"The dog was created specially for children. He is the god of frolic." - H W Beecher

June 11, 2008

Yesterday, I attended a meeting at a local business that specializes in dog-related products. Their office is that special kind of creative chaos that is full of bright color and music and dogs and little kids. In some ways, you might even consider it to be a model for the "parent friendly" office - there is a little playroom set up in one of the offices, and there were young children playing happily there, in sight of their parents. One of the employees has a 17 week old son, and she is encouraged to either bring him in or to leave a couple of times during the day so she can nurse him. All the staff are cheerful, fun people, and they clearly love their work environment.

But when I was there, something odd happened.

The wife of the founder and CEO brought in her adorable one-year-old daughter. It had apparently been prearranged that the CEO's assistant (who is the mom of two young children) would watch the daughter for an hour while the wife had an appointment. From the way the daughter and the assistant reacted, it was fairly clear to me that this was a regular thing - that the little girl regarded the assistant as a regular caregiver and trusted adult. And fortunately the assistant (I'll call her L) is clearly very attached to this lovely little girl.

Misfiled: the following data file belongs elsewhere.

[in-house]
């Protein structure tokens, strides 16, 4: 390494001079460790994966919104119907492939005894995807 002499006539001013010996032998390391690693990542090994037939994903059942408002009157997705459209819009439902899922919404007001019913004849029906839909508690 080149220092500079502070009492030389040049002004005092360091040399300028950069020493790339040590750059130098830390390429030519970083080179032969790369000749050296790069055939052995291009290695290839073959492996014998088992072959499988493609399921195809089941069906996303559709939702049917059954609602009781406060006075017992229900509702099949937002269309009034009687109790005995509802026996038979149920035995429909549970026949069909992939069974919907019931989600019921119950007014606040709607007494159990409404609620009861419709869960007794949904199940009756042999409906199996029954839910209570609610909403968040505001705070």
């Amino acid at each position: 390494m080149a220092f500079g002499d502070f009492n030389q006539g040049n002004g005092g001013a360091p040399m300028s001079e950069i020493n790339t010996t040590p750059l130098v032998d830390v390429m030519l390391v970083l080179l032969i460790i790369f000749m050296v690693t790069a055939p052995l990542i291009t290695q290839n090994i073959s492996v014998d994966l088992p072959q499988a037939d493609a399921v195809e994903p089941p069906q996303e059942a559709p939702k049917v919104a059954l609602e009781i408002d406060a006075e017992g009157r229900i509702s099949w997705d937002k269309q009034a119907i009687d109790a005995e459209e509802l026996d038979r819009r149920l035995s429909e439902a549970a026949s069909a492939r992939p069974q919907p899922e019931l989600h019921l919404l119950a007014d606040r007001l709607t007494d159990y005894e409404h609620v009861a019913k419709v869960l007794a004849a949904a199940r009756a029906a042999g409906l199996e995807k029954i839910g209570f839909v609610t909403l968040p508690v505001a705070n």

I'm not sure "family friendly" is supposed to mean "free drop-off childcare" is it? Somehow I had the silly idea that the days when you could ask your husband's secretary to pick up the dry cleaning or watch your baby for an hour had past.

Obviously I don't know the details of the arrangement. It is clear that the folks who work for this company consider each other to be "family" so I suppose its possible that this is a task she volunteered for. But it seems to me that there is a line there that maybe shouldn't be crossed. The assistant is a bright, talented young woman with a gift for organizing chaos. Its pretty clear to everyone that works with her that this is an entry level position and that one day she's going to move on to bigger things within this fairly small company. I hope, for her sake, that she doesn't feel obligated to do this in order to make a good impression with the owner. I also hope, for her sake, that her willingness to watch this child for an hour or so here or there doesn't get her pigeonholed as "the sitter" and make it impossible for her to move up when the time comes.

Edited to add: Work It Mom just pointed me toward this article from last week's Boston Globe: Bringing up Babies at Work. It kind of runs around the edges of some of the issues I'm talking about here. (Also, I had no idea that Zutano was based out of Cabot, VT.)